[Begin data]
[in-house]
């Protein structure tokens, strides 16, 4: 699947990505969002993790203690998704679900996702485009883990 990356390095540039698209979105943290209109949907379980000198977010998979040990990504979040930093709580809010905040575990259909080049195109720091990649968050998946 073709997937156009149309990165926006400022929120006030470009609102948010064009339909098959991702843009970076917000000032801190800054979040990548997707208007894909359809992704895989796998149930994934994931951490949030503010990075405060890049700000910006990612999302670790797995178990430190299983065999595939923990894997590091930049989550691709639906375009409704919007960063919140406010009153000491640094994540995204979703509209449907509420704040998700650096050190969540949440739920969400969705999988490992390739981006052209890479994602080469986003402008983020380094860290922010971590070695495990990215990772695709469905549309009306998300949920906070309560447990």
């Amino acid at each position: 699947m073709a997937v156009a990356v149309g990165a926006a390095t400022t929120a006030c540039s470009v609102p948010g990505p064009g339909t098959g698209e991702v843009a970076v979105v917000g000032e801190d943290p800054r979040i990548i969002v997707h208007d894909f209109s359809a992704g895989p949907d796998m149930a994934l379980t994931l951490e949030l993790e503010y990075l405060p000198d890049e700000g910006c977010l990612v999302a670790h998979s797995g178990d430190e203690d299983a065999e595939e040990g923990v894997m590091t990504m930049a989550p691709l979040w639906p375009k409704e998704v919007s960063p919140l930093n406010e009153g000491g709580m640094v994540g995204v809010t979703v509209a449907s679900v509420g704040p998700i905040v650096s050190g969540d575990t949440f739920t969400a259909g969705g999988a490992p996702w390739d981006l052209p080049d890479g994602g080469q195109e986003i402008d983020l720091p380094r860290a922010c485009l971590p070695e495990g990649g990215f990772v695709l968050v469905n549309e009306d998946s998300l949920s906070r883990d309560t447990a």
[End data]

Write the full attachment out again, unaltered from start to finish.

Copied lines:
[in-house]
């Protein structure tokens, strides 16, 4: 699947990505969002993790203690998704679900996702485009883990 990356390095540039698209979105943290209109949907379980000198977010998979040990990504979040930093709580809010905040575990259909080049195109720091990649968050998946 073709997937156009149309990165926006400022929120006030470009609102948010064009339909098959991702843009970076917000000032801190800054979040990548997707208007894909359809992704895989796998149930994934994931951490949030503010990075405060890049700000910006990612999302670790797995178990430190299983065999595939923990894997590091930049989550691709639906375009409704919007960063919140406010009153000491640094994540995204979703509209449907509420704040998700650096050190969540949440739920969400969705999988490992390739981006052209890479994602080469986003402008983020380094860290922010971590070695495990990215990772695709469905549309009306998300949920906070309560447990």
């Amino acid at each position: 699947m073709a997937v156009a990356v149309g990165a926006a390095t400022t929120a006030c540039s470009v609102p948010g990505p064009g339909t098959g698209e991702v843009a970076v979105v917000g000032e801190d943290p800054r979040i990548i969002v997707h208007d894909f209109s359809a992704g895989p949907d796998m149930a994934l379980t994931l951490e949030l993790e503010y990075l405060p000198d890049e700000g910006c977010l990612v999302a670790h998979s797995g178990d430190e203690d299983a065999e595939e040990g923990v894997m590091t990504m930049a989550p691709l979040w639906p375009k409704e998704v919007s960063p919140l930093n406010e009153g000491g709580m640094v994540g995204v809010t979703v509209a449907s679900v509420g704040p998700i905040v650096s050190g969540d575990t949440f739920t969400a259909g969705g999988a490992p996702w390739d981006l052209p080049d890479g994602g080469q195109e986003i402008d983020l720091p380094r860290a922010c485009l971590p070695e495990g990649g990215f990772v695709l968050v469905n549309e009306d998946s998300l949920s906070r883990d309560t447990a």